Packet flow in different Network
To deliver the packet to the destination host, the source IP, destination IP, source MAC address and destination MAC address should be known. Some basic rules for the packet flow:
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- If the destination host is present in the same network, then the packet is delivered directly to the destination host.
- If the destination host is present in a different network then the packet is delivered to the default gateway first which in turn delivers the packet to the destination host.
- If ARP is not resolved then ARP will be resolved first.
- MAC address never crosses its broadcast domain.
Here is a topology, in which there is host A (IP address – 10.0.0.10 and MAC address – 000D.BD22.7C22), host C (IP address – 10.0.0.9), host B (IP address – 22.214.171.124), host C (IP address-126.96.36.199 and MAC address – 00E0.A3E2.03DC) and the router (IP address – 10.0.0.20 and MAC address – 000B.BE8E.5201 on fa0/0,IP address – 188.8.131.52 and MAC address – 000B.BE8E.5202 on fa0/1 ).
Now we will try to ping from host A (IP address – 10.0.0.10) to host B (IP address – 184.108.40.206). First, AND operation is performed by source host between source IP address, source subnet mask, and destination IP address, source subnet mask to know if the destination is present in same or different network.
If the result is the same then the destination is in the same network otherwise in a different network. Here, the destination is present in different networks, therefore, the result will be different and the packet will be delivered to a default gateway.
We see that 2 messages are generated ICMP(purple) and ARP(green). ARP has been generated because ARP has not been resolved.
Now as the ARP should be resolved first, therefore the ARP request will be broadcast which is received by switch:
The switch in turn broadcast the ARP request to the host and the router. The PC discards the request and the router accepts it.
Now the ARP reply is unicast to host A by the router as shown in the above figure.
Now the ICMP packet will be unicast to the default gateway (IP address – 10.0.0.20 and MAC address – 000B.BE8E.5201) as shown in the above figures.
Note – The ICMP packet will be unicast to the default gateway as the ARP has been resolved now.
Now the ARP has to be resolved again because the router has to deliver the packet to host B and the ARP table has no entry for host B. Therefore, the ARP request is broadcast in the network 220.127.116.11/24. The packet is received by the Switch which in turn broadcast the request to host B and D. Host D will reject the request and host B will accept it and generate an ARP reply for the MAC address 000B.BE8E.5202 (router fa0/1 MAC address) because the ARP reply has to be given to that MAC address from which the ARP request has been received.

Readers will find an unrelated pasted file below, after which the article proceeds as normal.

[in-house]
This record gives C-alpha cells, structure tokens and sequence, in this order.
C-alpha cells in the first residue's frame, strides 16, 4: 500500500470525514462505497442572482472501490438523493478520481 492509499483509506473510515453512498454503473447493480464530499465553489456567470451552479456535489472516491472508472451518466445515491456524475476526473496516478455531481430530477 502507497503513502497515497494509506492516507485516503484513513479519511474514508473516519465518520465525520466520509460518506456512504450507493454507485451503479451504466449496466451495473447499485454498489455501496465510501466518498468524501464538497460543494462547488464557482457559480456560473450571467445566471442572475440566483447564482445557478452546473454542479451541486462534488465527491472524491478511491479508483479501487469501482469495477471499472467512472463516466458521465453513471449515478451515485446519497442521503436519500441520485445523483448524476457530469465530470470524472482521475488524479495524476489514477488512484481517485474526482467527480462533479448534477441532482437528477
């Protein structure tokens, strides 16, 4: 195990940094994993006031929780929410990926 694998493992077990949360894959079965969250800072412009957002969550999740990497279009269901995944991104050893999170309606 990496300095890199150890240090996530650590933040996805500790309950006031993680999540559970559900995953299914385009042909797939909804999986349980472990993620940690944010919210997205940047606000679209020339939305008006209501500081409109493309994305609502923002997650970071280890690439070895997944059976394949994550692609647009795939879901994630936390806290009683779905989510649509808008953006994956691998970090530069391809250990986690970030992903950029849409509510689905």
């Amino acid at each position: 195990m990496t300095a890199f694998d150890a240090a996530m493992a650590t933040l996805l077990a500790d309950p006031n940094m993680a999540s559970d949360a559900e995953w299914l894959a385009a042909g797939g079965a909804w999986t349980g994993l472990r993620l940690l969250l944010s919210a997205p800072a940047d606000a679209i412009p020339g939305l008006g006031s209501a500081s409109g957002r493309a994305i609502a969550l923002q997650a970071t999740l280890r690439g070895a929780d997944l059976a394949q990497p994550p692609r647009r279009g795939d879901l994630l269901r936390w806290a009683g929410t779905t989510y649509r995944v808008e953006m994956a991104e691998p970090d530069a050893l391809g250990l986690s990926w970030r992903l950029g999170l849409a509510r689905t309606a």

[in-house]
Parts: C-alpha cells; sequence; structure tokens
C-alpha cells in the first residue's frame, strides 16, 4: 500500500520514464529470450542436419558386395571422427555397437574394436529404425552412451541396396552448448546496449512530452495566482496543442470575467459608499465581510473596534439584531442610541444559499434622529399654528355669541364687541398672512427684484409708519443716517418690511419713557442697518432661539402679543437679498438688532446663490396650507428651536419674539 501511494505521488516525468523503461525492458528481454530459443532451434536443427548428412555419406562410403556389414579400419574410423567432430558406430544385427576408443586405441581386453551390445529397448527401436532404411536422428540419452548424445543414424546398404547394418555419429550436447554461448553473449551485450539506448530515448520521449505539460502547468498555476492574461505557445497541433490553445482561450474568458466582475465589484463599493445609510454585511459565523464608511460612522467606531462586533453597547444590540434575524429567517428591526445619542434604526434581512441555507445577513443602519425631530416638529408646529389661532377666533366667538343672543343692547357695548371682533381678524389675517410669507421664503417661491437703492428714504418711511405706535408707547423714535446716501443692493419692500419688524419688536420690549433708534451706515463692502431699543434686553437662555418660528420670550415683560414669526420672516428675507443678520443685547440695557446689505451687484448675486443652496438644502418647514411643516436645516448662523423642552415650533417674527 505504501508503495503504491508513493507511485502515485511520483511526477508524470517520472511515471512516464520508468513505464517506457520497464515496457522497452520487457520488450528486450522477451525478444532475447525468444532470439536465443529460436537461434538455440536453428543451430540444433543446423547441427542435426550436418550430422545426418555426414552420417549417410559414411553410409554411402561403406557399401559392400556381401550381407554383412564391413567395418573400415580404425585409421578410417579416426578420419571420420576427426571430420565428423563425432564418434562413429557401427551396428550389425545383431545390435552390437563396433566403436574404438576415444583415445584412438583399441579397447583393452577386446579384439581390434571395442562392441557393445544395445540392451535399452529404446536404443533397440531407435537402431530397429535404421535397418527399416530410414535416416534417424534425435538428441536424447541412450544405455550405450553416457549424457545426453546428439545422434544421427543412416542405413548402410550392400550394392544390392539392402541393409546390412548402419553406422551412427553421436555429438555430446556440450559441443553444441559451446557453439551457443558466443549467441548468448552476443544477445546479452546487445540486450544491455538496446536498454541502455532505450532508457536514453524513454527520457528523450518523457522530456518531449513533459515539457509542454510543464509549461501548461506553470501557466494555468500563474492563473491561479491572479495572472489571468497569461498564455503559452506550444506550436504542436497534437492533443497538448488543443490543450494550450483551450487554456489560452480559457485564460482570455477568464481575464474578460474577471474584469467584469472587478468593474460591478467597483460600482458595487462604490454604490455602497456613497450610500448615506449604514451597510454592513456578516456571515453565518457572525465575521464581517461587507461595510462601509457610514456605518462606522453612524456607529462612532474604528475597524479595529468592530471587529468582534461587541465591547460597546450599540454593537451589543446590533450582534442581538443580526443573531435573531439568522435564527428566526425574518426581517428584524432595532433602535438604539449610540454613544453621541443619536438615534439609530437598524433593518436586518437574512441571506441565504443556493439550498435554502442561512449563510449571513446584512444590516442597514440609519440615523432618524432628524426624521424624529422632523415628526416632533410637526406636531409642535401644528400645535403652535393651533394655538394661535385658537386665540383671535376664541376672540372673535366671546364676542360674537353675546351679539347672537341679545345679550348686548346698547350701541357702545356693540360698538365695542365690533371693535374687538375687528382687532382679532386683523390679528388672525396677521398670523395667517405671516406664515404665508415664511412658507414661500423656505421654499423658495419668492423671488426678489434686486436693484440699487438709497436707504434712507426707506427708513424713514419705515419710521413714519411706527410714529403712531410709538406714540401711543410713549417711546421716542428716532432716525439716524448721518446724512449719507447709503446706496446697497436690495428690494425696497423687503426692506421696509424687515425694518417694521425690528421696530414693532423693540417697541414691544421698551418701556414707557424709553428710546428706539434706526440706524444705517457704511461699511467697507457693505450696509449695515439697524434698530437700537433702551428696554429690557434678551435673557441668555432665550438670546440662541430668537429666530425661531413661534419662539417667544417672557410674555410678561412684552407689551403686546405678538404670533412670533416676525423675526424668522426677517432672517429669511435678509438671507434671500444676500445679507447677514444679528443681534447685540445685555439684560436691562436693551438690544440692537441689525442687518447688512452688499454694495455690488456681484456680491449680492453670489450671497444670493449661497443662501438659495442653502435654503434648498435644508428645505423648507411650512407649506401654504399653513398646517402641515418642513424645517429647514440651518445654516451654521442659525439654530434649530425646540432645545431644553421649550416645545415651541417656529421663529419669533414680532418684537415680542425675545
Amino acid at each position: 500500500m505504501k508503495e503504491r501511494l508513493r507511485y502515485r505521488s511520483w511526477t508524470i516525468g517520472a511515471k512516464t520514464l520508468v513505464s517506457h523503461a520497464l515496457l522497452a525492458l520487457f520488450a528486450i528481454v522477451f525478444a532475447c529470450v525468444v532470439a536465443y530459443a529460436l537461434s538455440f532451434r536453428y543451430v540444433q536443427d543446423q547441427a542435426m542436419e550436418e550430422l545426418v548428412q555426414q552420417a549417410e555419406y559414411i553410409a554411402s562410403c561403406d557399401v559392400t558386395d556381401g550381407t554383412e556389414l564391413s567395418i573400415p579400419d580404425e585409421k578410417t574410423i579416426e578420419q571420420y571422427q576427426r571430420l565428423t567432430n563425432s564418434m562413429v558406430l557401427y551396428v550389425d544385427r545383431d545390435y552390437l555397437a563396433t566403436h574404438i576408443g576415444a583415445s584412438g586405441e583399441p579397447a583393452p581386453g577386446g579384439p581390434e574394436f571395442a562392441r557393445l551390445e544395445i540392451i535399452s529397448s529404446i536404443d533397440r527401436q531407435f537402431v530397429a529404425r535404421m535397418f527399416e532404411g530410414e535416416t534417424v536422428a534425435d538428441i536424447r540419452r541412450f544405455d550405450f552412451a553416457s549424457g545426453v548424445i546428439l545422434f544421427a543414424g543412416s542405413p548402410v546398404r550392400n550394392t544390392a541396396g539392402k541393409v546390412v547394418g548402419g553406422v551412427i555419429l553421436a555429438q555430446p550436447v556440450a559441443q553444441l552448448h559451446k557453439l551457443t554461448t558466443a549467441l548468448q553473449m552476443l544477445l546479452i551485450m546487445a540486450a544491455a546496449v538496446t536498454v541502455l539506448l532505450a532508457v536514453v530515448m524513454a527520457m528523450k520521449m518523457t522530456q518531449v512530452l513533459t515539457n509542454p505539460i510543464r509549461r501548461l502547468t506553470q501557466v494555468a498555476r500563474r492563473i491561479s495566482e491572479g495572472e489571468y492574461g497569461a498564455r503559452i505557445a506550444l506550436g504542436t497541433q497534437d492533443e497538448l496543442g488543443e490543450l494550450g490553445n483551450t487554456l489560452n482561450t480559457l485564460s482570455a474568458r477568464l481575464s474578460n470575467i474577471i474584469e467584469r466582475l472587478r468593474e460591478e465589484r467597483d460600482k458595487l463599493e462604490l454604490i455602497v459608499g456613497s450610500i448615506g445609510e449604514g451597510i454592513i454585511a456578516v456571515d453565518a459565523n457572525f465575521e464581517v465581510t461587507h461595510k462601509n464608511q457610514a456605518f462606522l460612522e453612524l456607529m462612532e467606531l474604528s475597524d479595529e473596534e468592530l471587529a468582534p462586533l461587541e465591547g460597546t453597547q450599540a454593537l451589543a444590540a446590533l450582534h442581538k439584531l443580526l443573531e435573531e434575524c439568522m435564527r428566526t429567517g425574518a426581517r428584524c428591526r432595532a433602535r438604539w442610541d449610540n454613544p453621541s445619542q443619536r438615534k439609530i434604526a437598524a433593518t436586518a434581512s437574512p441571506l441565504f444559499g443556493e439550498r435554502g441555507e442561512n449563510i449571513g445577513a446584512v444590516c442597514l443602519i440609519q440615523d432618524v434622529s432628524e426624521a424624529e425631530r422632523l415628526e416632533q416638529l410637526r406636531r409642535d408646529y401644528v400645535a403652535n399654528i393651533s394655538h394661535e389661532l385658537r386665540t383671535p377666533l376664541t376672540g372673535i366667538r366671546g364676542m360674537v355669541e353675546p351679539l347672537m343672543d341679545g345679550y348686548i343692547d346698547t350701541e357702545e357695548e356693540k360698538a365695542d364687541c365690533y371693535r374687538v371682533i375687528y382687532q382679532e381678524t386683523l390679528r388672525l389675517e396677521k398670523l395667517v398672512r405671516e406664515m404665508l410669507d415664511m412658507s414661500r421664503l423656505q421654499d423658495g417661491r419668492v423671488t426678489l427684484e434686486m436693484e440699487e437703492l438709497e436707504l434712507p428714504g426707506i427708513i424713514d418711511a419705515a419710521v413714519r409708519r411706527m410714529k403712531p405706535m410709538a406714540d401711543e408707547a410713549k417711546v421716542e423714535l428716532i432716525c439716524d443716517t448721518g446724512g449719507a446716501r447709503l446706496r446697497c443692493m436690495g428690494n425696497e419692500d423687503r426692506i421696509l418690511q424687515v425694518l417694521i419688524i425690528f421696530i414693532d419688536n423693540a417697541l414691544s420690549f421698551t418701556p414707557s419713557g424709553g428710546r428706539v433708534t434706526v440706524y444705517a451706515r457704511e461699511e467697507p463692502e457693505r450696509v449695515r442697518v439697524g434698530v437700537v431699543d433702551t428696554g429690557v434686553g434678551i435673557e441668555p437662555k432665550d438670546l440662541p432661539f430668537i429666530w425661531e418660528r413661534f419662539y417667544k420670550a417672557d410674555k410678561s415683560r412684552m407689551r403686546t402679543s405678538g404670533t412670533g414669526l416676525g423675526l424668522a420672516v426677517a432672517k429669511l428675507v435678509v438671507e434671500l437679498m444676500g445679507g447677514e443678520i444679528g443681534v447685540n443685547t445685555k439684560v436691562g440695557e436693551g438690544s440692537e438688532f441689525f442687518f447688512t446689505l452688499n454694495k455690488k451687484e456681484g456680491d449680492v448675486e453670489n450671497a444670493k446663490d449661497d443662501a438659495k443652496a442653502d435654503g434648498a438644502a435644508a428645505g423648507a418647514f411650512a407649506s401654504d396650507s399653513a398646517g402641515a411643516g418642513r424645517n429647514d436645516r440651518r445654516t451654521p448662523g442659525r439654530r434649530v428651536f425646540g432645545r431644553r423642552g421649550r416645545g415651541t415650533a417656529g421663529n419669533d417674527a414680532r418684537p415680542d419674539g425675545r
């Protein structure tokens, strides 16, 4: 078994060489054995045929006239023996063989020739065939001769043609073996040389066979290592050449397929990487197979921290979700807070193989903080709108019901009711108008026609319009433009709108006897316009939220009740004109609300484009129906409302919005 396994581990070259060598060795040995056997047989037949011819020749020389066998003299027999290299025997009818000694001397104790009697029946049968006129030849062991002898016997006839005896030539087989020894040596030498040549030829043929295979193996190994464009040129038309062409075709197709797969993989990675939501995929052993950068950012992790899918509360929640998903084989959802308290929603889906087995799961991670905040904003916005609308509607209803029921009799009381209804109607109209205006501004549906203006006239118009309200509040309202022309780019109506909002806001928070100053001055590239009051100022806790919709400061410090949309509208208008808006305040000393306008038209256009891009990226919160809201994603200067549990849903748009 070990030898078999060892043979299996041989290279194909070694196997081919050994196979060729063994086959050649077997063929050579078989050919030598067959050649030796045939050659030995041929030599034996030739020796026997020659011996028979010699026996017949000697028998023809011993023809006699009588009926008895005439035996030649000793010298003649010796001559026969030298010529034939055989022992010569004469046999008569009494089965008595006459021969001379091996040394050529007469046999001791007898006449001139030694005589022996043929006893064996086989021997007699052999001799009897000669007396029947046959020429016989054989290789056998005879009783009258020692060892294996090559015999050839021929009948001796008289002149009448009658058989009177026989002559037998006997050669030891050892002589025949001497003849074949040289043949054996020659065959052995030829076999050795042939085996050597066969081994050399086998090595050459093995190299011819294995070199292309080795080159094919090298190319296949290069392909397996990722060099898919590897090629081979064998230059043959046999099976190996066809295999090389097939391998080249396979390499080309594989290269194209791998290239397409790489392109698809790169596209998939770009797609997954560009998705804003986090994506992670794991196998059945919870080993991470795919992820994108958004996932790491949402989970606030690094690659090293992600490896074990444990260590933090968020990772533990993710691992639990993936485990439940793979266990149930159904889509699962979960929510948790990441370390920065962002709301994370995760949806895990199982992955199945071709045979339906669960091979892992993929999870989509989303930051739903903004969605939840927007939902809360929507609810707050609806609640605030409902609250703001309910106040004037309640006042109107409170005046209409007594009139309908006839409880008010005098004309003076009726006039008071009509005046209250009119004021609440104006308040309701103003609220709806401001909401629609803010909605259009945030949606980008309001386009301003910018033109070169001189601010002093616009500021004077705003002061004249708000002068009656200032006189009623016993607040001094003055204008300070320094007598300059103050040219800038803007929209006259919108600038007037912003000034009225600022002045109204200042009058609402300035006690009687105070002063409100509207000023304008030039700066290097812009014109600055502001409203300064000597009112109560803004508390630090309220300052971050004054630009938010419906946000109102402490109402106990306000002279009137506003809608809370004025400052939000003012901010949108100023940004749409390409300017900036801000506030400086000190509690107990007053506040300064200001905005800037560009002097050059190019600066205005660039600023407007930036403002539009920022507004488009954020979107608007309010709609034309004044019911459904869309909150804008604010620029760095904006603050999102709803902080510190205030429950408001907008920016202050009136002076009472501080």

As you can see in the figure, the ARP reply packet is unicast to the router’s interface fa0/1 MAC address(000B.BE8E.5202) and the source MAC is 00E0.A3E2.03DC.
Note – Here, the target MAC address is the MAC address of host B (000B.BE8E.5202). Target MAC address is the MAC address of a device that the host wants to know through its ARP request to resolve ARP.
Now the ICMP echo-request packet will be unicast to the host B as shown in the above 3 figures.
Host B will generate an ICMP echo reply in response to the ICMP echo request for host A which will be delivered to the 18.104.22.168 (router’s interface IP address) first and then unicast to host A.
How does the MAC address never crosses its broadcast domain?
This is the IP and Ethernet header when host A forwards the ICMP echo request to its default gateway. Therefore source IP is 10.0.0.10 and destination IP is 10.0.0.20, source MAC address is 000D.BD22.7C22 (host A MAC address) and destination MAC address is 000B.BE8E.5201 (router’s fa0/0 interface MAC address).
But now when the ICMP echo request message is forwarded from the router’s fa0/1 interface to host B then the source MAC address is changed to 000B.BE8E.5202 (router’s fa0/1 interface MAC address) and destination MAC address is 00E0.A3E2.03DC (host B MAC address).
Here router’s fa0/0 interface MAC address is not used as the source MAC address, instead the fa0/1 MAC address is used as a MAC address. Therefore, fa0/0 is not used in other broadcast domains (22.214.171.124/24 network) therefore MAC address never crosses its broadcast domain. IN this way, PING is performed in 2 different networks.